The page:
Monday, March 24, 2014

No Night at the Museum

   Sometimes, Company, even with the best of intentions one misses the point.  Take, for example, the good folks at the United States Secret Service.  They do a fantastic job of making sure that the political "leaders" of this country are safe and secure.  They do an equally fantastic job of looking good and running in suits.  Barney Stinson would be proud.  And I assume that they do an equally fantastic job fighting the counterfeiting of US currency, although no one ever seems to remember that is what they were originally created to do.
    And while they also do a fantastic job of literally interpreting the meaning of the word "museum," they sort of, in a way, fail at the spirit of the whole thing.  Let's start with the dictionary meaning:

museum (n) - an institution, building, etc. for preserving and exhibiting artistic or historical objects.

Okay, simple enough.  But that is a pretty broad definition.  If you want to get technical - and I do - my family was right when we called the old dance hall above my grandparents bar "the museum" because it was filled with "historical objects" that were being "exhibited."  In reality it was just filled with old junk and wasn't yet full enough to prevent anyone from looking at everything up there, even an eight year old kid.  But we were not correct in the spirit of what a museum is.  Because there were no purposefully erected exhibits or displays, and it wasn't really intended for people to see.
Secret Service - all of them.  They just want you to think "Matrix"
     That is where I take objection to the United States Secret Service Museum in Washington, D.C.  They have what appears to be a very, very nice museum in the basement of their headquarters there. Very, very nice, and it's filled with cool stuff too (they have the window from the limo that Reagan was riding in when an assassination attempt was carried out against him in 1981).  You have to be a.) a member of the Secret Service or b.) invited by a member of the Secret Service in order to visit, and that sort of just goes against the whole reason for having a museum.  It is one thing to preserve the important artifacts from your past, that is what archives are for.  But to spend all of the time, effort, and expense to create such a great place really should be open to the public.  Nay, needs to be, otherwise it can never really, truly serve its purpose.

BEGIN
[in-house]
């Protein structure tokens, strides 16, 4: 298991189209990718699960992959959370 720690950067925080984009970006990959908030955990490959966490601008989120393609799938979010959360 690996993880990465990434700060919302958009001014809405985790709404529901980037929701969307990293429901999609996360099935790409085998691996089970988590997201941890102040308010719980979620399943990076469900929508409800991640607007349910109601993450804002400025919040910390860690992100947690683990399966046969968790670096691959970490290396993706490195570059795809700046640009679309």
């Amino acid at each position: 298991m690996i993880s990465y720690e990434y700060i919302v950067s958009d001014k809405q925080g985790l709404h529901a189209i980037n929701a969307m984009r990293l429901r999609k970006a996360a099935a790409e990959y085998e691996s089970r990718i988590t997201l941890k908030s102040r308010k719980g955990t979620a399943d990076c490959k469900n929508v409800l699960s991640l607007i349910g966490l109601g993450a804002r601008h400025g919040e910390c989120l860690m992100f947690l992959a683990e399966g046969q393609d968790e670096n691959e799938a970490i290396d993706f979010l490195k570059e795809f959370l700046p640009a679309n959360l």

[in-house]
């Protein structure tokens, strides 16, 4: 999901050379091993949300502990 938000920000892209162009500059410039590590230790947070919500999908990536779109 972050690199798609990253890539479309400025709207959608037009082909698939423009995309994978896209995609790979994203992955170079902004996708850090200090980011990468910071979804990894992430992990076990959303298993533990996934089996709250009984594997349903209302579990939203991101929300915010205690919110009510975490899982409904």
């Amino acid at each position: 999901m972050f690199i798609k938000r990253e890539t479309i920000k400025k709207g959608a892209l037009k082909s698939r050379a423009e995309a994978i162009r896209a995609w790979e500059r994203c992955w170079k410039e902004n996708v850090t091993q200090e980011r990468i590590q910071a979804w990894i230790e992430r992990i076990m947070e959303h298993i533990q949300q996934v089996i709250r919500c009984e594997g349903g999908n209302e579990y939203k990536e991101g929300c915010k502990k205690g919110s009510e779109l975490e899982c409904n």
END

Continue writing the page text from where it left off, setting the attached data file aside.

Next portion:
I mean, I get it.  I really do.  I completely and totally understand the reasoning as to why it is not open to the public.  The argument goes approximately like this: "There are items and displays in the museum that give away the secrets of how the Secret Service operates and having that knowledge in the public sphere could jeopardize the safety of our agents and those they are bound to protect.  Also, it will make our job really, really hard."  I agree.  You have a hard enough job, Secret Service, I don't want to make it any harder.  But I assume that somewhere in your budget there are line items to run the museum, create displays, acquire material, and pay the salary and benefits of a curator and probably at least one other staff person.  So put away a little money for reorganization.  Put all that sensitive stuff in a separate VIP invitation only room behind a door.  Commercial doors are only like $3000 these days so get it done.
     Let us see all the cool stuff in your museum.  Okay, let me rephrase that.  Let us see all the cool stuff in your museum up close and personal, and not through a video on Yahoo! News, although thank you for at least letting us see that.  But we want more.  We deserve more.  I am not afraid to whip out the "taxpayer" card, although in reality these days that is kind of like trying to win a pot by playing a pair of fives.  But live up to the spirit and intention behind any museum.  Open it up for us all. Because I really want to spend some time up close and personal with that interactive Wall of Heroes.

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